If Jesus has not risen, those who trust in Him are to be pitied because their hope extends no further than their wishful thinking. Their faith is futile, and they remain in their sins (1 Corinthians 15:16-19). But if Jesus has risen, then His disciples are born into a new hope—because just as death entered the world through one man, Adam, now resurrection has done the same through the incarnate Son of God, who has prevailed over the power of the curse (Romans 5:12-17).
The last enemy, death itself, has been destroyed (1 Corinthians 15:26).
No one took His life from Him. He laid it down (John 10:18). He laid His life down for His flock, His people. And He laid it down only to take it up again. The point of the cross was not to die, but to die and rise again, defeating the prowling wolves of sin and death themselves.
Jesus said, “I have authority to lay my life down, and I have authority to take it up again.” And this is just what He did. Easter says of Jesus, He meant it! He meant to lay down His life for you! And as sure as He has taken it up again, He knows you!
written by Russ Ramsey
adapted from Behold the King of Glory
Eventbrite, the largest self-service ticketing platform, is trying to end the concept of FOMO-Fear Of Missing Out and encourage people with the concept of GOMO – Going Out More Often. This means spend time and money on experiences rather than staying at home to “Netflix and Chill” (although that’s okay too, sometimes). More importantly, find an event happening this weekend, grab a buddy or two and go experience something new!
Here are a few things happening in Dallas this weekend:
- Go to the Bishops Arts District for dinner, a movie and the boutique shopping scene.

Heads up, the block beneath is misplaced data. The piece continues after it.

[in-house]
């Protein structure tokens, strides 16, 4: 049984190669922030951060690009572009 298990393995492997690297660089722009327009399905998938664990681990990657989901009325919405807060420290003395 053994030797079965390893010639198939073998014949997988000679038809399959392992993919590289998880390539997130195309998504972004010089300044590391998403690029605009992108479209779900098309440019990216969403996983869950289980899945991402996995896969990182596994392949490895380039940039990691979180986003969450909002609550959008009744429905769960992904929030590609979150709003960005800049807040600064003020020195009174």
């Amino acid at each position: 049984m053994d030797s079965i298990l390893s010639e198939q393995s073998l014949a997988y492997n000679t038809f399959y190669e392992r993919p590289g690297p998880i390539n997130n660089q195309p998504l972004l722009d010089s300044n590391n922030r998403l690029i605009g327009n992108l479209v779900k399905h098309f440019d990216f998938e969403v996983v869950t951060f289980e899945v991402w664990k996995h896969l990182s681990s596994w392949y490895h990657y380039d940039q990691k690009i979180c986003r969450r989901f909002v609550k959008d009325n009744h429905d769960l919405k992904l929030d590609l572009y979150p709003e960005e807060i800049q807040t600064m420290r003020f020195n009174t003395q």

Dallas Grilled Cheese Co. (214) 944-5515. Taking grilled cheese sandwiches to a whole new, wonderful place. 23 craft beers on tap. – 310 W. 7th St.
Oddfellow’s (214) 944-5958. Breakfast, lunch and dinner menus all showcase farm-fresh ingredients in casual-chic atmosphere. – 316 West 7th St.
Eno’s Pizza Tavern (214) 943-9200. Farm-to-table ingredients on thin-crust pizza, pastas and more. Many craft beers on tap. – 407 North Bishop Ave. Dallas, TX 75208
2. Four Corners Brewing co.- FREE tour and beer tasting with reservation.
3. Dallas Museum of Art (is always a good idea). Klyde Warren Park, just across the street, is always lined with cool and interesting food trucks!
Have a great weekend and Happy Easter!
The SMU Chapter of Young Americans for Freedom invites you to attend their upcoming lecture event with world-renowned financial expert and political commentator Steve Forbes! This prominent event is an installment of Young America’s Foundation’s nationwide Wendy P. McCaw Freedom Lecture Series, and will be live-streamed across the country, in addition to the approximately 600 expected attendees. Admission is FREE and open to both the SMU community and Dallas public!
The title of Mr. Forbes’ lecture is “Redistribute THIS! The Superiority of Capitalism.” He will refute the growing anti – free enterprise sentiment in America, and explain how capitalistic free market principles have been and will continue to be instrumental in America’s economic success. A Q&A session open to all audience members will follow his remarks.
The lecture will take place at 7:30pm on the evening of Tuesday, April 12, 2016, in the Martha P. Mack Ballroom of the Umphrey Lee Center on the SMU campus. The address for this building is 3300 Dyer Street, Dallas, TX. Event parking is available on Bishop Boulevard.